23.1 The Transition Metals

Transition Metals utilize their valence d-orbitals to form coordination complexes, which have characteristics important to industry, technology, and medicine. Coordination complexes exist in every color of the rainbow and can be found in jewelry, steel, paints, anticancer drugs, and photographic films. Most catalysts contain transition metal complexes and they are commonly used in the pharmaceutical industry. There two areas are vitally important to research chemists and are rapidly growing. A better understanding of the fundamentals of coordination complexes will help you understand current materials and will help chemists improve how these materials function.

In the early days, chemists were fascinated by transition metal complexes due to their color. The color of these complexes depends heavily on the d electron count of the transition metal, and the energy levels in the complex ions.

23.1 Transition Metals and Coordination Complexes

Being able to properly interpret the properties of the electromagnetic spectrum will allow us to interpret how our eyes detect color.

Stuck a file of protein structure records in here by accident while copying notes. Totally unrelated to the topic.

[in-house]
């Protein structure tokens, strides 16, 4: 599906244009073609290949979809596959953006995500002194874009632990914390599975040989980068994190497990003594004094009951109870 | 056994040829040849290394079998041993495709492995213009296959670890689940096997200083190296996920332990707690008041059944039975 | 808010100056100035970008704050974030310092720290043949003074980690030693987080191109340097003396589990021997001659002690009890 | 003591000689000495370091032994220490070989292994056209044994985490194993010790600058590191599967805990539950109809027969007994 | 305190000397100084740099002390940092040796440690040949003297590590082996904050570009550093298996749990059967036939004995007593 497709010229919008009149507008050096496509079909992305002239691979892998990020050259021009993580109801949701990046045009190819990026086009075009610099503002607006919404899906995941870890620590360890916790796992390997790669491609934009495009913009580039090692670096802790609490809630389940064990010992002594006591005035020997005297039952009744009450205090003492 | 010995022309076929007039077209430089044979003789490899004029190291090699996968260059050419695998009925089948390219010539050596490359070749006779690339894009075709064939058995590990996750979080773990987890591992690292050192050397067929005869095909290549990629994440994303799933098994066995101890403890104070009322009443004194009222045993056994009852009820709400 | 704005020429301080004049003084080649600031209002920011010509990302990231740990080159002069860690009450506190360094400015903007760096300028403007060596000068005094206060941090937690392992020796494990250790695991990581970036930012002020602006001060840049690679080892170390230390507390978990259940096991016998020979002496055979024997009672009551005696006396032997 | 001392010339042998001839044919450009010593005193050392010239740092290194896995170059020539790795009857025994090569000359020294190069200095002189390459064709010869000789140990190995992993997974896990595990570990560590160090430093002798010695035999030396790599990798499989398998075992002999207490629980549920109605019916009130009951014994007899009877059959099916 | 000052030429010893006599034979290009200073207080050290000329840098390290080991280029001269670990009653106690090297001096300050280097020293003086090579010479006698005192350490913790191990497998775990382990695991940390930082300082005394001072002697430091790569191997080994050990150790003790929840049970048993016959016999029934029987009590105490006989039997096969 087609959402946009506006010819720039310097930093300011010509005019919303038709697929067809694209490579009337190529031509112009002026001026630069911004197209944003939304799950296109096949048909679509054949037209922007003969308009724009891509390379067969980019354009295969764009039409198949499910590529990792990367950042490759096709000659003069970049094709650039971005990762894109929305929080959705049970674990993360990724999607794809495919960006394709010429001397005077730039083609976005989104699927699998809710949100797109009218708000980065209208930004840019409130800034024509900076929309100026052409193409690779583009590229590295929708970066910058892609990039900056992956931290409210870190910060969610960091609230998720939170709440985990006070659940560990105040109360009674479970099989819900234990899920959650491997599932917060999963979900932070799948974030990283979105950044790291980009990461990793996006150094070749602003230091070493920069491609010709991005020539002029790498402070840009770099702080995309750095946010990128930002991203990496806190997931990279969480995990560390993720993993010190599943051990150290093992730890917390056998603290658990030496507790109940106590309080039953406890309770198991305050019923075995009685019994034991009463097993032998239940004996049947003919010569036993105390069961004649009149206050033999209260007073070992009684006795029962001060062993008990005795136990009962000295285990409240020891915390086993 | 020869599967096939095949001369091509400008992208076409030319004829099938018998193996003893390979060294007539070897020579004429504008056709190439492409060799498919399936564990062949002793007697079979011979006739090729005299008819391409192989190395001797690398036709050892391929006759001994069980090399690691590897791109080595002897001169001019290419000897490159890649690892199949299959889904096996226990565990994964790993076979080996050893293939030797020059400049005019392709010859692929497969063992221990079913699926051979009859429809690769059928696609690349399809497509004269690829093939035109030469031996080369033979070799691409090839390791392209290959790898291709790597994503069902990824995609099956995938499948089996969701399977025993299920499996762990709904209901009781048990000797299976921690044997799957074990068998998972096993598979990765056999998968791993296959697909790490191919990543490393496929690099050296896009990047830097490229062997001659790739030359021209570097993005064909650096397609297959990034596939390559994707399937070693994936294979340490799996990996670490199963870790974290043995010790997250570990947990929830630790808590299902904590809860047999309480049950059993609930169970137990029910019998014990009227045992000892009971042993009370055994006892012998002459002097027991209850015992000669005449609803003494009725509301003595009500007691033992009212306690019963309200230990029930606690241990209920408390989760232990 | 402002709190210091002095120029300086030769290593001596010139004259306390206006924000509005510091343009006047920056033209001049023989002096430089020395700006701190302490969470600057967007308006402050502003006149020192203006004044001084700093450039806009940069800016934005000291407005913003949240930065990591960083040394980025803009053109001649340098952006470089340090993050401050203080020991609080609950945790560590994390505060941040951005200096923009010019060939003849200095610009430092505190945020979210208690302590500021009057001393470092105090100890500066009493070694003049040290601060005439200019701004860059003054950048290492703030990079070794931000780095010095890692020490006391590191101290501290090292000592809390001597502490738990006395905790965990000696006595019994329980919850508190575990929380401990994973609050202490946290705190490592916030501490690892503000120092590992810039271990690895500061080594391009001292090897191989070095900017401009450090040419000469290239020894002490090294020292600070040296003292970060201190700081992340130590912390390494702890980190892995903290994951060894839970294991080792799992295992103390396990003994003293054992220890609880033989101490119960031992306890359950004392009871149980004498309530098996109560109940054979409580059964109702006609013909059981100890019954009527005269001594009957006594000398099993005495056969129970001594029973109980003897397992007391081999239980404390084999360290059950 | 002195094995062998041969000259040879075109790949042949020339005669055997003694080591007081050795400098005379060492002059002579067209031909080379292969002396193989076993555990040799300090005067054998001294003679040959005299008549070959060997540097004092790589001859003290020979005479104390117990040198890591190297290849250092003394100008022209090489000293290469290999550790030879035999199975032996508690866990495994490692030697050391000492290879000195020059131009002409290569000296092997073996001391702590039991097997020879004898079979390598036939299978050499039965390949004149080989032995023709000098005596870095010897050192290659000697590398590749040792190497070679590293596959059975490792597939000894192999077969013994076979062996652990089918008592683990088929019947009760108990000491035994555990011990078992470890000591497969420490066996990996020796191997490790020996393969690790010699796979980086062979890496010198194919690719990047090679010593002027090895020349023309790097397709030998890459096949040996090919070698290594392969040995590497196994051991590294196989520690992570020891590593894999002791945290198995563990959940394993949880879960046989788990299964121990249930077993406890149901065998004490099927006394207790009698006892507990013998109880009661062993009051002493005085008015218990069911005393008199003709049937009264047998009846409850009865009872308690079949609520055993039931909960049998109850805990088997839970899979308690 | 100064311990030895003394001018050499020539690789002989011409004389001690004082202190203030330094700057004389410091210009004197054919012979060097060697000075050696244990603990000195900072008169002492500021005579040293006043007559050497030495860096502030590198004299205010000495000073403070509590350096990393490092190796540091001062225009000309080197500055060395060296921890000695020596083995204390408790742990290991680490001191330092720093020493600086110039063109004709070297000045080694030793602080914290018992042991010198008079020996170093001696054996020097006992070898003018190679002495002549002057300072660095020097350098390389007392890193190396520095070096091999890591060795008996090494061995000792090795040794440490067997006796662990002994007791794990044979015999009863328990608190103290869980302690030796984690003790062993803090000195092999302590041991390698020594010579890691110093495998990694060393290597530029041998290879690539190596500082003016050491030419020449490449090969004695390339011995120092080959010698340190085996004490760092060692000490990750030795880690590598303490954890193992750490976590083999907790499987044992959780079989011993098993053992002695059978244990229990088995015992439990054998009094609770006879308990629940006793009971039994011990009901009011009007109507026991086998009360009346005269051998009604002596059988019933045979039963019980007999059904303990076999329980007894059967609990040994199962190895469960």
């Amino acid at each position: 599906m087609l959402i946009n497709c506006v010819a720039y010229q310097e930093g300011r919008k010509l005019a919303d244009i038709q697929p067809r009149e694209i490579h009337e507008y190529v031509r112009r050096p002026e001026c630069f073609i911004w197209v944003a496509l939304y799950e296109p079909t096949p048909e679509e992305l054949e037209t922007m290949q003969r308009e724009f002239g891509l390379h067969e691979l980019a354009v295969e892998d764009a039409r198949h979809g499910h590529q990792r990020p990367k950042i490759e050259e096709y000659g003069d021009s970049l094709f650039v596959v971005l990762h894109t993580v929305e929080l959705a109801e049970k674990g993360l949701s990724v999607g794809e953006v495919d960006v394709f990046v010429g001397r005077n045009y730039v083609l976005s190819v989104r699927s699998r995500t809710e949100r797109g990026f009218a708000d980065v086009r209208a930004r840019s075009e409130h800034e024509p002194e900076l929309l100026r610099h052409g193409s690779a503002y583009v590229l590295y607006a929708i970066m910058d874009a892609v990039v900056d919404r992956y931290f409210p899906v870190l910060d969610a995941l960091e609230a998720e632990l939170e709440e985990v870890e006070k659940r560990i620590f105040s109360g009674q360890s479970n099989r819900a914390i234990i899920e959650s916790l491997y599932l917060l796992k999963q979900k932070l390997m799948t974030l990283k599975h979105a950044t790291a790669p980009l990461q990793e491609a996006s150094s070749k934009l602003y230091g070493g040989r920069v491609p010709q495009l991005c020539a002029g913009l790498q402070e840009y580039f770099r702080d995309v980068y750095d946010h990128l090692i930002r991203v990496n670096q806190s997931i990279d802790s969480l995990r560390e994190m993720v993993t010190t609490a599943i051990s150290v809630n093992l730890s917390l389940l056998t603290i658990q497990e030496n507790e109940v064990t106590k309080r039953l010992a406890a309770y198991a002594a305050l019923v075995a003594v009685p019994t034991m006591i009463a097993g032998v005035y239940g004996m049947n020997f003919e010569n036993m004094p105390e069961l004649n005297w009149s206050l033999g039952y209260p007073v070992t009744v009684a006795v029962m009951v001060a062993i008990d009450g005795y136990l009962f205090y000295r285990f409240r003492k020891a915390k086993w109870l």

23.1 The Electromagnetic Spectrum and Color

The discreet nature of the energy levels in molecules allows us to determine the energy it would take to excite an electron from an energy level of lower energy to one of higher energy. If this excitation falls in the visible range of the electromagnetic spectrum, our eye will detect color.

23.1 Orbital Energies

Chemists are able to measure the wavelength of light a material absorbs using a UV-Vis Spectrometer, and by measuring which wavelengths of radiation are absorbed and which are not, we can gain valuable information on a molecules electronic excitations, or electronic structure.

23.1 UV-Vis Spectroscopy

23.1 UV-Vis Spectroscopy (cont.)

Keep in mind that a transition metal atom has very different properties than when it is the central atom in a coordination complex. This is due to the difference in how the electrons fill the orbitals to achieve the lowest energy configuration possible.

23.1 Electron Configurations of Transition Metal Complexes

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